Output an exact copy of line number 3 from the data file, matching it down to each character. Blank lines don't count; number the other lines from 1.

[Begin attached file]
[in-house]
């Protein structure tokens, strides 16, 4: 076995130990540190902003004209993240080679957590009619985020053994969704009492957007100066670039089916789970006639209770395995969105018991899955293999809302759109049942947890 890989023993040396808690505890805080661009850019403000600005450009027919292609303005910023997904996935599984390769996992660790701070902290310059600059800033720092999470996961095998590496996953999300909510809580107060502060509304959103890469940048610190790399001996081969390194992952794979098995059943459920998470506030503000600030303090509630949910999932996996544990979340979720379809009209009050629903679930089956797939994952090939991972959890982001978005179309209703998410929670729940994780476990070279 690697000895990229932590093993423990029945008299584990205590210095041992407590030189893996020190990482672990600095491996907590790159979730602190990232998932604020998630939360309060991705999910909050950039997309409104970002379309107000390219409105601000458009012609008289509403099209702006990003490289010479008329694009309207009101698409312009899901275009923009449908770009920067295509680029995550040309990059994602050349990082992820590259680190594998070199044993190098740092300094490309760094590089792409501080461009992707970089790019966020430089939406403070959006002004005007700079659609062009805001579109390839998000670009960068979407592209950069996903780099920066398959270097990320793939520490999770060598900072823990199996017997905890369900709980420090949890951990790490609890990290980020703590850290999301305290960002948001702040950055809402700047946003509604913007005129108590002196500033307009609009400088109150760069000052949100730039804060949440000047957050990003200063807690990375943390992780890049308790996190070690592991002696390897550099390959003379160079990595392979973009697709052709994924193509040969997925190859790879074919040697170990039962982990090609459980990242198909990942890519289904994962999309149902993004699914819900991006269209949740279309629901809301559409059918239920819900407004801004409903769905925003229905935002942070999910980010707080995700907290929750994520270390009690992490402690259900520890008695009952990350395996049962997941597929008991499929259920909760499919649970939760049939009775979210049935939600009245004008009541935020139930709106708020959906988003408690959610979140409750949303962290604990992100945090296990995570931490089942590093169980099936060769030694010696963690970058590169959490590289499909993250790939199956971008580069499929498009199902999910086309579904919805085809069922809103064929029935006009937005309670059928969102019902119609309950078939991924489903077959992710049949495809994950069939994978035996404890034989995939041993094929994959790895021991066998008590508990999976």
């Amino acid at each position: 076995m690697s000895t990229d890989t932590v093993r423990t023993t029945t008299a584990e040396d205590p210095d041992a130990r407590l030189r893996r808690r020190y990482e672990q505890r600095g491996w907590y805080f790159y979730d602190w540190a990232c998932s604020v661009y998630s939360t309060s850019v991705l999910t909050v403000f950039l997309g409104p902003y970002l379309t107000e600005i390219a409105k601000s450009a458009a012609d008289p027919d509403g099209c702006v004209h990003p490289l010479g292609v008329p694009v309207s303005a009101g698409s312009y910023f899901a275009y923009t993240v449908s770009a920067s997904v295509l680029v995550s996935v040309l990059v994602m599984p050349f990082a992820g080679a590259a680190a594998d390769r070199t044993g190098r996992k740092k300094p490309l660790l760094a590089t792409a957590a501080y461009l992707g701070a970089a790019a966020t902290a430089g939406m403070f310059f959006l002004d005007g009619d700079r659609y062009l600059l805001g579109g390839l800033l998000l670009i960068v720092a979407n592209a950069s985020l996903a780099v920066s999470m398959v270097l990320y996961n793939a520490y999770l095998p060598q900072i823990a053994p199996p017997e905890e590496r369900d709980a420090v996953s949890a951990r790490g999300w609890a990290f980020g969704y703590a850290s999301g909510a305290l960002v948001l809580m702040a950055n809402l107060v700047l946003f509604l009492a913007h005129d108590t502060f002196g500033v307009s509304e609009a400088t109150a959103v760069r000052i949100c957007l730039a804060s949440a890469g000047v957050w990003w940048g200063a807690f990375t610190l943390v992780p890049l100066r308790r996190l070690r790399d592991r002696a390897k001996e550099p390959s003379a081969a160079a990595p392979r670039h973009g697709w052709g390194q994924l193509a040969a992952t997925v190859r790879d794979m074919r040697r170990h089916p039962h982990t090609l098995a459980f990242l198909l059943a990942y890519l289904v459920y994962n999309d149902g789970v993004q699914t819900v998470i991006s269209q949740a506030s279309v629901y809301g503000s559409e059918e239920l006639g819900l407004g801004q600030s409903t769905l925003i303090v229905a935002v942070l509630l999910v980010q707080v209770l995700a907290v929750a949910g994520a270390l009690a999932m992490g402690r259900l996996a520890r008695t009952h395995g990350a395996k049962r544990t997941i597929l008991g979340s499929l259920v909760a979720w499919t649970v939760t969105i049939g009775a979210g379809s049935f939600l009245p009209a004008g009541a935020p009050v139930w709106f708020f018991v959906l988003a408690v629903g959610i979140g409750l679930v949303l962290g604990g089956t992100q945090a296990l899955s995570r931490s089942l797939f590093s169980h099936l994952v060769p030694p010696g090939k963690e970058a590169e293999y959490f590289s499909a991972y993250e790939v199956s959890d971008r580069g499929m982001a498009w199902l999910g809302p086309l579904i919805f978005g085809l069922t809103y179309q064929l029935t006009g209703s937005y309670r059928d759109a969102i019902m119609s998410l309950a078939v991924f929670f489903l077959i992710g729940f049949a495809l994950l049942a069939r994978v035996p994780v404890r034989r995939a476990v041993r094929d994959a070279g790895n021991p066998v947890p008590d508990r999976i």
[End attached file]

């Amino acid at each position: 076995m690697s000895t990229d890989t932590v093993r423990t023993t029945t008299a584990e040396d205590p210095d041992a130990r407590l030189r893996r808690r020190y990482e672990q505890r600095g491996w907590y805080f790159y979730d602190w540190a990232c998932s604020v661009y998630s939360t309060s850019v991705l999910t909050v403000f950039l997309g409104p902003y970002l379309t107000e600005i390219a409105k601000s450009a458009a012609d008289p027919d509403g099209c702006v004209h990003p490289l010479g292609v008329p694009v309207s303005a009101g698409s312009y910023f899901a275009y923009t993240v449908s770009a920067s997904v295509l680029v995550s996935v040309l990059v994602m599984p050349f990082a992820g080679a590259a680190a594998d390769r070199t044993g190098r996992k740092k300094p490309l660790l760094a590089t792409a957590a501080y461009l992707g701070a970089a790019a966020t902290a430089g939406m403070f310059f959006l002004d005007g009619d700079r659609y062009l600059l805001g579109g390839l800033l998000l670009i960068v720092a979407n592209a950069s985020l996903a780099v920066s999470m398959v270097l990320y996961n793939a520490y999770l095998p060598q900072i823990a053994p199996p017997e905890e590496r369900d709980a420090v996953s949890a951990r790490g999300w609890a990290f980020g969704y703590a850290s999301g909510a305290l960002v948001l809580m702040a950055n809402l107060v700047l946003f509604l009492a913007h005129d108590t502060f002196g500033v307009s509304e609009a400088t109150a959103v760069r000052i949100c957007l730039a804060s949440a890469g000047v957050w990003w940048g200063a807690f990375t610190l943390v992780p890049l100066r308790r996190l070690r790399d592991r002696a390897k001996e550099p390959s003379a081969a160079a990595p392979r670039h973009g697709w052709g390194q994924l193509a040969a992952t997925v190859r790879d794979m074919r040697r170990h089916p039962h982990t090609l098995a459980f990242l198909l059943a990942y890519l289904v459920y994962n999309d149902g789970v993004q699914t819900v998470i991006s269209q949740a506030s279309v629901y809301g503000s559409e059918e239920l006639g819900l407004g801004q600030s409903t769905l925003i303090v229905a935002v942070l509630l999910v980010q707080v209770l995700a907290v929750a949910g994520a270390l009690a999932m992490g402690r259900l996996a520890r008695t009952h395995g990350a395996k049962r544990t997941i597929l008991g979340s499929l259920v909760a979720w499919t649970v939760t969105i049939g009775a979210g379809s049935f939600l009245p009209a004008g009541a935020p009050v139930w709106f708020f018991v959906l988003a408690v629903g959610i979140g409750l679930v949303l962290g604990g089956t992100q945090a296990l899955s995570r931490s089942l797939f590093s169980h099936l994952v060769p030694p010696g090939k963690e970058a590169e293999y959490f590289s499909a991972y993250e790939v199956s959890d971008r580069g499929m982001a498009w199902l999910g809302p086309l579904i919805f978005g085809l069922t809103y179309q064929l029935t006009g209703s937005y309670r059928d759109a969102i019902m119609s998410l309950a078939v991924f929670f489903l077959i992710g729940f049949a495809l994950l049942a069939r994978v035996p994780v404890r034989r995939a476990v041993r094929d994959a070279g790895n021991p066998v947890p008590d508990r999976i």